Feature film lifted election dejection and stormy blues

Quvenzhané Wallis in a scene from the movie Beasts of the Southern Wild.
Quvenzhané Wallis in a scene from the movie Beasts of the Southern Wild. Jess Pinkham - Contributed by

OPINION: What a week.

Sodden Australia Day celebrations turned into a damaging thunderstorm, which became a tornado, which turned into a flood disaster, which became an uplifting community clean-up and recovery operation.

Sometime in-between, Julia Gillard announced the date for the Federal Election, kicking off what will likely seem an interminable eight months of campaigning.

Then Australia's Attorney General and enemy of western civilisation, Nicola Roxon, resigned - and there was much rejoicing from those who have watched with dismay her attempts to dismantle concepts of personal freedom, rights and responsibilities in favour of an Orwellian nanny state.

And when the time came to write a column over the weekend for Monday's paper, I was at a loss about where to start.

So I watched a movie instead.

With the Oscars fast approaching, I finally got around to watching Beasts of the Southern Wild, one of the contenders for Best Picture.

Perhaps it was just because of the week from hell suffered on the Fraser Coast, but this movie about a small community struggling to cope in the aftermath of a massive flood that wipes out their town moved me like no other film I have seen in recent memory.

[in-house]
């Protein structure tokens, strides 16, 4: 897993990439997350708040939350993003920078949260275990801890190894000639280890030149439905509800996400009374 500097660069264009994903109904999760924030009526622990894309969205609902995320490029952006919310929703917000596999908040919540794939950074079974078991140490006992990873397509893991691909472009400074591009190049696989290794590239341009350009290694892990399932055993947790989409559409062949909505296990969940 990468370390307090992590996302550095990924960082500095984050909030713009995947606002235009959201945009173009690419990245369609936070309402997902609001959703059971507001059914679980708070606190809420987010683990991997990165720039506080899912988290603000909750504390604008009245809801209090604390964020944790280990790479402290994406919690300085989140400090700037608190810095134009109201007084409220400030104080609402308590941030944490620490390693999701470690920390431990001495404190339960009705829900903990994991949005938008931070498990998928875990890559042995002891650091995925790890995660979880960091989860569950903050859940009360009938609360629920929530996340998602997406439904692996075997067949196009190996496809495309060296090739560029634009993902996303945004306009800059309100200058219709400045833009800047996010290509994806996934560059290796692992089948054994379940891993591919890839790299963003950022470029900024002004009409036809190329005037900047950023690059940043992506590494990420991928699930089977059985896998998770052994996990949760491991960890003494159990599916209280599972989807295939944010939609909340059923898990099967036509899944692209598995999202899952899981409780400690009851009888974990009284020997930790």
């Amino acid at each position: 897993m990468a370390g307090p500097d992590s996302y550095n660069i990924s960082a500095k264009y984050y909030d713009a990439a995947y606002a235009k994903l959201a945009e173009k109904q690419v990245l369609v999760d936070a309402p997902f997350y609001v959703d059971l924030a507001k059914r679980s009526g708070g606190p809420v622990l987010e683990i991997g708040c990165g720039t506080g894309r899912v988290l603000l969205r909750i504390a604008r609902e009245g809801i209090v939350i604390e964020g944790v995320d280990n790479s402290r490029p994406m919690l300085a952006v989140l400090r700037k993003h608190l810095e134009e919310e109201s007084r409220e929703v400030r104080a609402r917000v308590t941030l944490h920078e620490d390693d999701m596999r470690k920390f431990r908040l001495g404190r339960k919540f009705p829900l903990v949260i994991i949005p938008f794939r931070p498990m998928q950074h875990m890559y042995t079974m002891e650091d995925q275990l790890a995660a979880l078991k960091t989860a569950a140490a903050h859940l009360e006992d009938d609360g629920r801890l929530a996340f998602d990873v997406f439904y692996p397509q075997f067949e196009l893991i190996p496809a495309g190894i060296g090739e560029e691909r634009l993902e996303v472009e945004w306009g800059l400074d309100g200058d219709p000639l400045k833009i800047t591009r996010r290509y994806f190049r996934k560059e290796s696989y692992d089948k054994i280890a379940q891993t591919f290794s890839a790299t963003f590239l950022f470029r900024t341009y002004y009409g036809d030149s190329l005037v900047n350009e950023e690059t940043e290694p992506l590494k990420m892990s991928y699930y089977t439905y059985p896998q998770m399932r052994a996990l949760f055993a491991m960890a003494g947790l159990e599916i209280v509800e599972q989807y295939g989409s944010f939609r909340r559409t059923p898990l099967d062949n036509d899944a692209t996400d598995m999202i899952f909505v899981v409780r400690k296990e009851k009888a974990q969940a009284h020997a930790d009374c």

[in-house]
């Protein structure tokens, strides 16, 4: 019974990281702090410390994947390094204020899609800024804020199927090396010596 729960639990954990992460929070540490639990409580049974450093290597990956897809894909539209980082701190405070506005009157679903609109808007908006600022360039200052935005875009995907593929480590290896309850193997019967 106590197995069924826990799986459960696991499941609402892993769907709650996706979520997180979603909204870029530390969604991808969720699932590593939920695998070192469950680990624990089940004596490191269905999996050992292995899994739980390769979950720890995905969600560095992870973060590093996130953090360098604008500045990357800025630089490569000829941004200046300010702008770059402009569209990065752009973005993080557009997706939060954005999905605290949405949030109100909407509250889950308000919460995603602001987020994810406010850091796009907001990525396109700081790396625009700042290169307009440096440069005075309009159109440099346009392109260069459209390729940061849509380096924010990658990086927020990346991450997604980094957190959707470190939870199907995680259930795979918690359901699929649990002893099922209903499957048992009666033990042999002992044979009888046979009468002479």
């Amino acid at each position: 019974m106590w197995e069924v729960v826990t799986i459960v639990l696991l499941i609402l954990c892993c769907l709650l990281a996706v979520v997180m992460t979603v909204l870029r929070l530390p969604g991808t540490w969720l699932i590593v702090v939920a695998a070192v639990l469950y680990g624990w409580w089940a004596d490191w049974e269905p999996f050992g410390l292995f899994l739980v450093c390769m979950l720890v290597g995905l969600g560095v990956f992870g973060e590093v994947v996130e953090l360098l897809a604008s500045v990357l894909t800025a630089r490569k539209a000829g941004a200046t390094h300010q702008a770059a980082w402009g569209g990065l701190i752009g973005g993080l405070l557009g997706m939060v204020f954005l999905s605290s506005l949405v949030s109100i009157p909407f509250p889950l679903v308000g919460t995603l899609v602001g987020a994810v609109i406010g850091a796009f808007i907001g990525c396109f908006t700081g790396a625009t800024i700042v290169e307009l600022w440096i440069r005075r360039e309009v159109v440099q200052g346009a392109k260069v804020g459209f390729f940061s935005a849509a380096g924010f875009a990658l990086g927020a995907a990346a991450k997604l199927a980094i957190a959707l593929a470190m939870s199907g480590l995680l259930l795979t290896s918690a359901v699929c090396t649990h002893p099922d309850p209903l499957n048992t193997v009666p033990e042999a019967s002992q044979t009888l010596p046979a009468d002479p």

Movies have received a bad wrap in recent years, as an endless succession of remakes, reboots, sequels and spin-offs cluttered cinemas from Hollywood to Hervey Bay, and everywhere in between.

Stunted imaginations, bad scripts, clunky acting and uninspired CGI effects have become the order of the day, and the potential of the medium of film to meaningfully add to the sum of our culture has been sadly diminished.

That is a pity, as there is no other medium that quite offers the combination of sights, sounds, words, music and drama to move people.

Beasts of the Southern Wild is a timely reminder of the soaring potential of movies.

Creatively put together, the entire movie is seen through the eyes of a young child - complete with all the joy, sorrow, wonder and that particular type of heart-breaking resilience children possess.

It even has the monsters children create. As a teacher tells her students about melting ice caps, a girl imagines fearsome creatures locked away since the last Ice Age breaking free to wreak havoc on an unsuspecting world, and to track down children to eat for breakfast.

The premise is brave and confronting, the characters are multi-faceted, the coming-of-age story is timeless, the acting is faultless, and the music is brilliant.

It is a movie that does not seek to please everyone (a US critic called it one of the worst movies of 2012) - it seeks to challenge people, to make them feel and think and question.

Watching it provided the catharsis that only great works of art can give.

It was a reminder that film actually can be an art form, rather than a business.

It made me feel good after a bad week. You can't ask much more of a film than that.

Topics:  burrum heads election federal flooding floods fraser coast maryborough mary river roderick makim tornado

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